“As the train came into the station it began lurching from side to side. Then it stopped. Lights went out.”

On Sunday, April 26th, 1942, Louis Viebuchen, a 48 year old resident of Newark, New Jersey, arrived at work in the late afternoon. Viebuchen was a motorman on the Hudson and Manhattan railroad, with over twenty years of experience. At 4:42 PM he made the first of three round trips from Newark to New York. The route is almost nine miles long. Viebuchen took a dinner break at 7:40 PM. He didn’t eat anything, but he drank “five beers.” He didn’t return to work in time to take his usual 9:32 train to New York, so a substitute motorman took the train. Viebuchen returned to work by 10:30 and was given the next train to New York.

Viebuchen’s train with several hundred people on board departed Newark at 10:32. As it approached the Exchange Place station, the last stop in New Jersey, about 75 feet below street level, the train sped up. The train was going about 60 miles per hour, 6 times the usual speed. The train derailed.

“A flash as the third rail short-circuited [and] lighted the scene brilliantly for a moment. Then there was total darkness both on the station and the train. The screams of the panic-stricken passengers, the grinding of steel and the crash of glass filled the dark cavernous space.” (New York Sun, April 27, 1942, p. 2.)

At the same time as Viebuchen’s eastbound train was derailing and crashing, a train from New York stopped at the Exchange Place station. The passengers fled the train and went up to the street in the dark.

Hundreds of passengers were trapped in darkness and acrid fumes as a fire started immediately after the crash. The accident happened as the train, bound for New York from Newark, entered the station.

The first car detached from the others and careened 100 feet up the track to the east end of the station, knocking down signal equipment and tearing up the third rail as it hurtled along. It caught fire and, after the passengers escaped, burned out, becoming charred and blackened throughout, its windows smashed ind its seats thrown about.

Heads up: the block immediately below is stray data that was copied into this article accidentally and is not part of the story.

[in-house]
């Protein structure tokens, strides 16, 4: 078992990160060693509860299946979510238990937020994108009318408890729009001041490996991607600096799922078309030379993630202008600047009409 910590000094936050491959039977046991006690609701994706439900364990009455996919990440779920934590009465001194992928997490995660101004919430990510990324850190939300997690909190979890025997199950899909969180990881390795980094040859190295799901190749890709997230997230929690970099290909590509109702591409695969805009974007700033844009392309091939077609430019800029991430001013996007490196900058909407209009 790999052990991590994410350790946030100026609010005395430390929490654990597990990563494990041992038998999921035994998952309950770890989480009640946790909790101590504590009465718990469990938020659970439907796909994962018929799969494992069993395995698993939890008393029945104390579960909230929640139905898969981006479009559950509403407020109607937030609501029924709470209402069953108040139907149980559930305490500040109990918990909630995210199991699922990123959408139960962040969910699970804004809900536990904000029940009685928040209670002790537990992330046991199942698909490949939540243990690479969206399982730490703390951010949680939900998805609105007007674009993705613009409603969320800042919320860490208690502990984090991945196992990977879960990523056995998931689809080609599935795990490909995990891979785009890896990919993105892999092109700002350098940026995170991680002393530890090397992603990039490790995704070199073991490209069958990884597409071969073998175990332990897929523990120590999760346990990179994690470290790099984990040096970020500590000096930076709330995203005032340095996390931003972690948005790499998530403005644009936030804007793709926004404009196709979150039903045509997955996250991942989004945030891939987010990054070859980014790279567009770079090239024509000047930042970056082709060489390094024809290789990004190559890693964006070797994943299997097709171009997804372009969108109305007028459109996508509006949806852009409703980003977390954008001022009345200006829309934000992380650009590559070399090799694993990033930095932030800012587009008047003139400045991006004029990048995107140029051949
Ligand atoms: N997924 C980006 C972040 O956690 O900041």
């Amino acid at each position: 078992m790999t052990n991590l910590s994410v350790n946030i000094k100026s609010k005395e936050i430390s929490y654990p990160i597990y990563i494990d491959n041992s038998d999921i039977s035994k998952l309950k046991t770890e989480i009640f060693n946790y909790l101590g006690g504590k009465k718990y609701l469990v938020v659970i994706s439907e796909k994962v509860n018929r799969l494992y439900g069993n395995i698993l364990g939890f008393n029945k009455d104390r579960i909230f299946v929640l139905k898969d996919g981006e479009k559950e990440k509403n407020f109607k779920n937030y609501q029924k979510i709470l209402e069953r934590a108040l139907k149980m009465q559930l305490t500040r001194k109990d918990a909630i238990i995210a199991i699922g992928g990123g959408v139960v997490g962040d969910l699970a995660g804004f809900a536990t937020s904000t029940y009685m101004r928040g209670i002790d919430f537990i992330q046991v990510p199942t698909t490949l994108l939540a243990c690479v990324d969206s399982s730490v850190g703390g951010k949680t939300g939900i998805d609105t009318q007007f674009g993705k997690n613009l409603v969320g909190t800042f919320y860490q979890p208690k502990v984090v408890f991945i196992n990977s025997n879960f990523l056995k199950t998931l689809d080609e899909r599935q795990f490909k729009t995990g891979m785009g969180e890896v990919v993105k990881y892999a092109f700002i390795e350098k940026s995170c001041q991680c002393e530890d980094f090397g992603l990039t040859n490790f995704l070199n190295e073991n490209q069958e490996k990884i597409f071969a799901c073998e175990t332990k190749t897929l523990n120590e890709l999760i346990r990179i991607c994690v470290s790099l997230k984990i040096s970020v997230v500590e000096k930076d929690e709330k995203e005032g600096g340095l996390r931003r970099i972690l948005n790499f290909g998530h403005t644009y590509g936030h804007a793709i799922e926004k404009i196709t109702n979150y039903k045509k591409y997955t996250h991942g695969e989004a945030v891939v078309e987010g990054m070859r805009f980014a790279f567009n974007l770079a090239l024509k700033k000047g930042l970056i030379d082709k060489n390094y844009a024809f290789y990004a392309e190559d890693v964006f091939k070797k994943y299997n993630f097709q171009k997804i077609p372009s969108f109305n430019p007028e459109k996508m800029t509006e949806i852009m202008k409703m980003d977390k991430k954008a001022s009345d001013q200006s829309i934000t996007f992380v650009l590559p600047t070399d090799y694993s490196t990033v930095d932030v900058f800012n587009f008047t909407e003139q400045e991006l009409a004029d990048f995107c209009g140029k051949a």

The second and third cars remained on the track, with the third car telescoped into the second and its rear end smashed into the concrete of the three-foot station platform. The fourth car, detached from the third, mounted the platform, pushing a runway for itself through the concrete. The fifth remained on the track, to one side and nearly parallel to the fourth, only one truck of which remained at the roadbed. The sixth trailed behind the fifth. (New York Times, April 27, 1942.)

…Martin Stephen, 16 years old, found staggering toward an exit with his mother, Mrs. Anna Stephen, 36 years old, in his arms. His own head was covered with blood and his clothes were in shreds.

In the ambulance taking them to the Hospital he said that his mother and he were on their way home to Woodside, Queens, after visiting an aunt in Union, N.J., who had a party for her twin sons, home on a furlough from the army.

“I was suddenly knocked flat on my face,” he said. “My mother was thrown to the floor alongside of me. I tried to talk to her but got no answer. People in the car were shouting and stepping all over us. There were no lights in the car and windows were being broken by persons trying to get out of the car. I was dizzy, but I got up, picked my mother from the floor, and put her on the bench. I then got up on the seat and kicked out the lower window of the car. I got out and then dragged my mother out. Then other men helped me to bring my mother to the street.”

Martin did not know at the time why his mother lay so still. She was dead, apparently killed instantly. A doctor said so after, an examination of the woman at the hospital. (New York Sun, April 27, 1942.)

Five people were killed and over 200 were injured. The wreck was described as the worst in Jersey City’s history. Every available policeman and fireman helped with the disaster. Fortunately the elevators were working. There were not enough ambulances so city buses and taxis were used to transport the wounded to hospitals.